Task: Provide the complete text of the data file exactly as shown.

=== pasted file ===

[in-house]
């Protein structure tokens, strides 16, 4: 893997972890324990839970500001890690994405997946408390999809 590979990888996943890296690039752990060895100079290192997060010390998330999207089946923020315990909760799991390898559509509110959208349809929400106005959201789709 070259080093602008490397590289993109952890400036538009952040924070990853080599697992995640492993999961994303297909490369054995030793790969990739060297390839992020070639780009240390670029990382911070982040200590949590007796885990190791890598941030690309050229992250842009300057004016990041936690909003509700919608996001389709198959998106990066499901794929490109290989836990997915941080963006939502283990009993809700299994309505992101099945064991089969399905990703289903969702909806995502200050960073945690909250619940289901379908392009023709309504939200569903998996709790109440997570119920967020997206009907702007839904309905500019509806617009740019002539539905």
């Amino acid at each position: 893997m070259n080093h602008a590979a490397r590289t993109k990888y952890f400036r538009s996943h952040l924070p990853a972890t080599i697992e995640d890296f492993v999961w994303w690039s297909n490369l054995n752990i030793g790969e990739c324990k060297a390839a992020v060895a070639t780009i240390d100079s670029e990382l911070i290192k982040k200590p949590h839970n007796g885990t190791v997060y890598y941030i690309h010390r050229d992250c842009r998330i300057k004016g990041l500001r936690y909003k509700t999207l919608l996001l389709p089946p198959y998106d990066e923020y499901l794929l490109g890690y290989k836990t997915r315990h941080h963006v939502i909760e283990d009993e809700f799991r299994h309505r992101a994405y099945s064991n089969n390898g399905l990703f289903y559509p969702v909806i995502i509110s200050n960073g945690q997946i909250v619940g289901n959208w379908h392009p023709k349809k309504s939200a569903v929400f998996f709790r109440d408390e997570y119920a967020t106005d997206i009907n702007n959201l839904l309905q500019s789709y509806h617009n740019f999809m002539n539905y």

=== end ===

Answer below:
[in-house]
């Protein structure tokens, strides 16, 4: 893997972890324990839970500001890690994405997946408390999809 590979990888996943890296690039752990060895100079290192997060010390998330999207089946923020315990909760799991390898559509509110959208349809929400106005959201789709 070259080093602008490397590289993109952890400036538009952040924070990853080599697992995640492993999961994303297909490369054995030793790969990739060297390839992020070639780009240390670029990382911070982040200590949590007796885990190791890598941030690309050229992250842009300057004016990041936690909003509700919608996001389709198959998106990066499901794929490109290989836990997915941080963006939502283990009993809700299994309505992101099945064991089969399905990703289903969702909806995502200050960073945690909250619940289901379908392009023709309504939200569903998996709790109440997570119920967020997206009907702007839904309905500019509806617009740019002539539905």
């Amino acid at each position: 893997m070259n080093h602008a590979a490397r590289t993109k990888y952890f400036r538009s996943h952040l924070p990853a972890t080599i697992e995640d890296f492993v999961w994303w690039s297909n490369l054995n752990i030793g790969e990739c324990k060297a390839a992020v060895a070639t780009i240390d100079s670029e990382l911070i290192k982040k200590p949590h839970n007796g885990t190791v997060y890598y941030i690309h010390r050229d992250c842009r998330i300057k004016g990041l500001r936690y909003k509700t999207l919608l996001l389709p089946p198959y998106d990066e923020y499901l794929l490109g890690y290989k836990t997915r315990h941080h963006v939502i909760e283990d009993e809700f799991r299994h309505r992101a994405y099945s064991n089969n390898g399905l990703f289903y559509p969702v909806i995502i509110s200050n960073g945690q997946i909250v619940g289901n959208w379908h392009p023709k349809k309504s939200a569903v929400f998996f709790r109440d408390e997570y119920a967020t106005d997206i009907n702007n959201l839904l309905q500019s789709y509806h617009n740019f999809m002539n539905y």